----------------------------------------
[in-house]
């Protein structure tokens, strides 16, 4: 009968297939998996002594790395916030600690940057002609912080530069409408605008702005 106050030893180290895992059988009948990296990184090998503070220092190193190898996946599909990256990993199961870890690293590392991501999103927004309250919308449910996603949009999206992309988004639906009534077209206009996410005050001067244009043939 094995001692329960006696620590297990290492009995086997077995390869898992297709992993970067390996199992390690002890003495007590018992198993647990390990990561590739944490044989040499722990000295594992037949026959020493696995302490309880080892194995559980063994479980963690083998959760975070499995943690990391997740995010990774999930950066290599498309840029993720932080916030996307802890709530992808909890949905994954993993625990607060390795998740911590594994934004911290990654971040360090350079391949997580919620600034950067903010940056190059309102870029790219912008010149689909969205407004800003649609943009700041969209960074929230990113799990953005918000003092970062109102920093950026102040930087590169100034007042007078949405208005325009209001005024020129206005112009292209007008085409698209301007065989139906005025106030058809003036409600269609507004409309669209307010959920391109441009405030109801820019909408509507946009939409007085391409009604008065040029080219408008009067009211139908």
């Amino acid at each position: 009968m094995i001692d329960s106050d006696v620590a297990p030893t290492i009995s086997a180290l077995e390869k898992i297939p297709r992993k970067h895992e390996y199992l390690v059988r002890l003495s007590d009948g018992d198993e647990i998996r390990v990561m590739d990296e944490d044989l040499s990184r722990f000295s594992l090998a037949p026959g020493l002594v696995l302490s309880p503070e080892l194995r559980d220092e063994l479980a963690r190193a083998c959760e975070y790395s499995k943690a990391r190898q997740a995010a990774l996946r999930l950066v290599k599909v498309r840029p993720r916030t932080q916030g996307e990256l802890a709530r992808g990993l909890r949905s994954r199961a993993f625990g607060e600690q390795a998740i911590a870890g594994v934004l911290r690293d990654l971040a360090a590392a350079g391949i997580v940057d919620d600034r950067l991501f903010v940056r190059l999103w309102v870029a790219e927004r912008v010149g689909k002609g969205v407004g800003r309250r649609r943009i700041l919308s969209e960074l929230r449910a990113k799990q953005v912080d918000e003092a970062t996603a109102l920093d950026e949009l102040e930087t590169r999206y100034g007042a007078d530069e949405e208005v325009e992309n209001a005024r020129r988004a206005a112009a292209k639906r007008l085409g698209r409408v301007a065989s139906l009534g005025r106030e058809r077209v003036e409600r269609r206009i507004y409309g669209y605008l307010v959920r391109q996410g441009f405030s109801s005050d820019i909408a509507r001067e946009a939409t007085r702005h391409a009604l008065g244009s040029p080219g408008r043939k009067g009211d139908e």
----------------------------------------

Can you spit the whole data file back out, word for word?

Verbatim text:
[in-house]
């Protein structure tokens, strides 16, 4: 009968297939998996002594790395916030600690940057002609912080530069409408605008702005 106050030893180290895992059988009948990296990184090998503070220092190193190898996946599909990256990993199961870890690293590392991501999103927004309250919308449910996603949009999206992309988004639906009534077209206009996410005050001067244009043939 094995001692329960006696620590297990290492009995086997077995390869898992297709992993970067390996199992390690002890003495007590018992198993647990390990990561590739944490044989040499722990000295594992037949026959020493696995302490309880080892194995559980063994479980963690083998959760975070499995943690990391997740995010990774999930950066290599498309840029993720932080916030996307802890709530992808909890949905994954993993625990607060390795998740911590594994934004911290990654971040360090350079391949997580919620600034950067903010940056190059309102870029790219912008010149689909969205407004800003649609943009700041969209960074929230990113799990953005918000003092970062109102920093950026102040930087590169100034007042007078949405208005325009209001005024020129206005112009292209007008085409698209301007065989139906005025106030058809003036409600269609507004409309669209307010959920391109441009405030109801820019909408509507946009939409007085391409009604008065040029080219408008009067009211139908």
């Amino acid at each position: 009968m094995i001692d329960s106050d006696v620590a297990p030893t290492i009995s086997a180290l077995e390869k898992i297939p297709r992993k970067h895992e390996y199992l390690v059988r002890l003495s007590d009948g018992d198993e647990i998996r390990v990561m590739d990296e944490d044989l040499s990184r722990f000295s594992l090998a037949p026959g020493l002594v696995l302490s309880p503070e080892l194995r559980d220092e063994l479980a963690r190193a083998c959760e975070y790395s499995k943690a990391r190898q997740a995010a990774l996946r999930l950066v290599k599909v498309r840029p993720r916030t932080q916030g996307e990256l802890a709530r992808g990993l909890r949905s994954r199961a993993f625990g607060e600690q390795a998740i911590a870890g594994v934004l911290r690293d990654l971040a360090a590392a350079g391949i997580v940057d919620d600034r950067l991501f903010v940056r190059l999103w309102v870029a790219e927004r912008v010149g689909k002609g969205v407004g800003r309250r649609r943009i700041l919308s969209e960074l929230r449910a990113k799990q953005v912080d918000e003092a970062t996603a109102l920093d950026e949009l102040e930087t590169r999206y100034g007042a007078d530069e949405e208005v325009e992309n209001a005024r020129r988004a206005a112009a292209k639906r007008l085409g698209r409408v301007a065989s139906l009534g005025r106030e058809r077209v003036e409600r269609r206009i507004y409309g669209y605008l307010v959920r391109q996410g441009f405030s109801s005050d820019i909408a509507r001067e946009a939409t007085r702005h391409a009604l008065g244009s040029p080219g408008r043939k009067g009211d139908e």